Starting A Practice

Starting a private Physical Therapy practice.
By Chad Novasic P.T.

Private Practice Physical Therapy. This term scares some Physical Therapists, excites others and confuses many. What is Private practice P.T.? How do they make a living? Can I start a Private Practice? What does it take to succeed?

Physical Therapy has been evolving as a profession over the last 50 years. And recently terms like “Autonomy” have been closely related to Private Practice. As Physical Therapy evolves into a “doctoring” profession the evolution into Private Practice is inevitable for Many P.T.’s. While many PT’s are excited about this change, many are apprehensive about it. Further complicating this transition is a messy and complicated reimbursement system.

First things first
The first question that you have to answer when going into a private practice is the question “Why?”. Why do you want to go into Private Practice? What do you want to accomplish? How will going into private Practice help you achieve your, professional, personal and spiritual goals? When you are on your own you need to have a reason to get up in the morning. You no longer have a boss or a guarantee, and when times get tough you need to know why to move forward.

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Preparation
“Success is when Opportunity and Preparation meet”. This quote is often seen on motivational posters, and it is accurate. We know that there is plenty of opportunity for Physical Therapists. We have a shortage of providers and the aging “baby boomer” population is providing us ample amounts of potential patients. Therefore, you need to be prepared for the leap into private practice.” You need to prepare a personal financial statement. You need to find out how much you can afford to put into starting a new practice. You want to identify your competition and will the area you want to open support a private practice. Are your skills good enough to stand on your own? You need to identify who the payer sources are for your type of clinic. In short you need a good business plan in order to be prepared to go into private practice.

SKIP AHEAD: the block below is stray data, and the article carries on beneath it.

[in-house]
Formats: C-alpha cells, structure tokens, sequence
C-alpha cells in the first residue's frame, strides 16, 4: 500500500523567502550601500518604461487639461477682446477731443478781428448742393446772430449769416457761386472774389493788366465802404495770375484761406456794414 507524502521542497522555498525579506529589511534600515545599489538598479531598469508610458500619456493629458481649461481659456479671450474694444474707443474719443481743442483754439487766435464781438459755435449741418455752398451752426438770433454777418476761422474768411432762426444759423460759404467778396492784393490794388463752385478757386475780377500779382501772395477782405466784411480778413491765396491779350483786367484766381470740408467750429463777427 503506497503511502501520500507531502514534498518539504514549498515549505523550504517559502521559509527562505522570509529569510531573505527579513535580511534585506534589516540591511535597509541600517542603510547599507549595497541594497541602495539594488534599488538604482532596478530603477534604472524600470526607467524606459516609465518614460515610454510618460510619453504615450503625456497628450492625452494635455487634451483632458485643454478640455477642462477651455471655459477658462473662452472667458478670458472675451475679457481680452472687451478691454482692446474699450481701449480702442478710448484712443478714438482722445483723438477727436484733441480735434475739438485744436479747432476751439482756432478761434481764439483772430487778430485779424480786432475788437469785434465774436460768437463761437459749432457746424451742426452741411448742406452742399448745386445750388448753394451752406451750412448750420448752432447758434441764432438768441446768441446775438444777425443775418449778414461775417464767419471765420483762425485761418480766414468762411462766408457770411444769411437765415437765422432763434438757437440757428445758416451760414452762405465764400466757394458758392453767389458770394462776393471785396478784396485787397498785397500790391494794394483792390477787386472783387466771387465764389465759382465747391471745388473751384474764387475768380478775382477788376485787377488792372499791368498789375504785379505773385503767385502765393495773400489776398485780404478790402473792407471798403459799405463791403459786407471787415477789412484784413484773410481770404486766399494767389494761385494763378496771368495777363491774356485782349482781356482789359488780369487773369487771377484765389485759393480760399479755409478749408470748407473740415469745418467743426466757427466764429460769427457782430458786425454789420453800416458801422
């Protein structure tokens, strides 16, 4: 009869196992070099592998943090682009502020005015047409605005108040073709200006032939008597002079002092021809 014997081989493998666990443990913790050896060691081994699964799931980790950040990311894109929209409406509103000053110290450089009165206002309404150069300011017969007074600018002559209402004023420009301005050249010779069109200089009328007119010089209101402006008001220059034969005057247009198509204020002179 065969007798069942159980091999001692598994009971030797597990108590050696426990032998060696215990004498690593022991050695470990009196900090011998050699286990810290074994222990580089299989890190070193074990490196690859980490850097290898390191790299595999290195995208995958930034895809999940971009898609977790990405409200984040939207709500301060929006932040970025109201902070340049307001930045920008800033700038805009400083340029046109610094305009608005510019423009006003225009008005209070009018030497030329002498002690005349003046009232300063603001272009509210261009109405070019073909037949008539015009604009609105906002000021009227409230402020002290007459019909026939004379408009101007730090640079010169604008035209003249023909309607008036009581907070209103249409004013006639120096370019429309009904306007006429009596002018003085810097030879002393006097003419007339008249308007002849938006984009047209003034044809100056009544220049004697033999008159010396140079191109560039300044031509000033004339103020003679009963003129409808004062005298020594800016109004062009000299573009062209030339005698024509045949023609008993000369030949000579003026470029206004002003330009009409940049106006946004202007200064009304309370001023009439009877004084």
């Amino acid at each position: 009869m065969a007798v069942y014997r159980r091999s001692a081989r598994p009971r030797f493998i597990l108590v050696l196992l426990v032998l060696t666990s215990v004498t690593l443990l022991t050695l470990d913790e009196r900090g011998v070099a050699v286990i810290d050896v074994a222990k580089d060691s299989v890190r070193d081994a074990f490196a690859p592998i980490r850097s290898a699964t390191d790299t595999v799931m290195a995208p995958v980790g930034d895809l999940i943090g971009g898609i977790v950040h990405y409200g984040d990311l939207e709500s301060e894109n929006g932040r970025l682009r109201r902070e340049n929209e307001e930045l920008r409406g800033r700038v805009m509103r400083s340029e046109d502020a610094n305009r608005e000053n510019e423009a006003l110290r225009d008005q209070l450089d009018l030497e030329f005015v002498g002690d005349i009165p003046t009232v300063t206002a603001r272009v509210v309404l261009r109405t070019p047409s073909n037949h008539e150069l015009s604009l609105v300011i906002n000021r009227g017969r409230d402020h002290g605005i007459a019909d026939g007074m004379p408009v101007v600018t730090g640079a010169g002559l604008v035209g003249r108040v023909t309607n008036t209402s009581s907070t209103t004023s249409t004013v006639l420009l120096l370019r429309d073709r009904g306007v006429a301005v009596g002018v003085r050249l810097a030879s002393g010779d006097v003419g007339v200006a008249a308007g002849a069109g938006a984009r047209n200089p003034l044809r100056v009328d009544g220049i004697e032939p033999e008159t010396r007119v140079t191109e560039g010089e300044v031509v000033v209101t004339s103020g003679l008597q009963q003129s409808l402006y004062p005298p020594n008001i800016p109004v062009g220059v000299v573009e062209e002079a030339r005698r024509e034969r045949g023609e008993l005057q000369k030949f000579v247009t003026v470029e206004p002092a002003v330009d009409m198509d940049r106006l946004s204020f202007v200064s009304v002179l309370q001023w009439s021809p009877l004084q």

You also need to be acutely aware to the risks involved in opening a practice. There are financial risks. You might loose money. There are personal risks. Failure is traumatic and you might be embarrassed in front of your friends and colleagues.

You must also be aware of the rewards. The satisfaction of building a practice is overwhelming. The pride you take in helping other people is great. The autonomy you experience in your professional development is rewarding. The income potential is good. You should be able to earn $90,000 – $130,000 per year and sometimes much more. The freedom to have control of your life … Priceless.

Jumping out of the plane
When you open the doors of your own clinic, it feels like jumping out of a plane with a parachute. For a while you are free falling and you really hope the shoot opens. Before you start a practice of your own, you need to decide if you are the type of person who can jump or not. This is a critical time in the decision making process. This is where “the rubber hits the road”. Not everyone can take this leap. All the preparation in the world, all of the possible risk-reward analysis can not convince some people to make the leap. But for the right people, the jump comes naturally.

Persistence
Now the scary part starts. The free fall has begun. The money is going out faster than it is coming in. Now is where a true entrepreneur comes through. Every start up has its’ moments in which it seems like nothing is working. This is the time that you test your metal. But this is where clinical success is determined. This is when the parachute opens.

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Some Help
Most Physical Therapists are inexperienced in the business world. And many P.T.’s really don’t want much to do with the business end of running a clinic. Even more troublesome, are P.T.’s who think they know what they are doing, but really don’t have a clue. This is where consultants, networks and affiliations come into play.

Consultants can be very helpful, but they also tend to cost a lot of money. Consultants don’t have to be high priced however. Use friends, family, and bankers who have a good understanding of business. They should look at your plan and tell you what you need to know.

Some Physical Therapists will join P.T. networks such as PTPN. This is OK for insurance contracts, but they are not very helpful for business advice, marketing advice or any other support that a start up needs.

One of the emerging options is to join a larger group to help you start your private practice. Some of these (such as USPT) offer modified employment agreements in which you earn equity and have some autonomy. Then there are organizations like Alliant Physical Therapy Group. Alliant Physical Therapy Group is a group practice that offers you the opportunity to set up your own practice within the group. In the Alliant model you get to practice the way you want and PT Plus takes over much of the administrative burden. Alliant offers access to insurance contracts, business planning, and practice advice.

If you are thinking about starting your Private practice, NOW is a great time to go into private practice.

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Chad Novasic P.T. is president and CEO of Alliant Physical Therapy Group LLC. He can be reached at 262-898-3930, e-mail Cnovasic@alliantpt.com. Web site Alliantpt.com.com.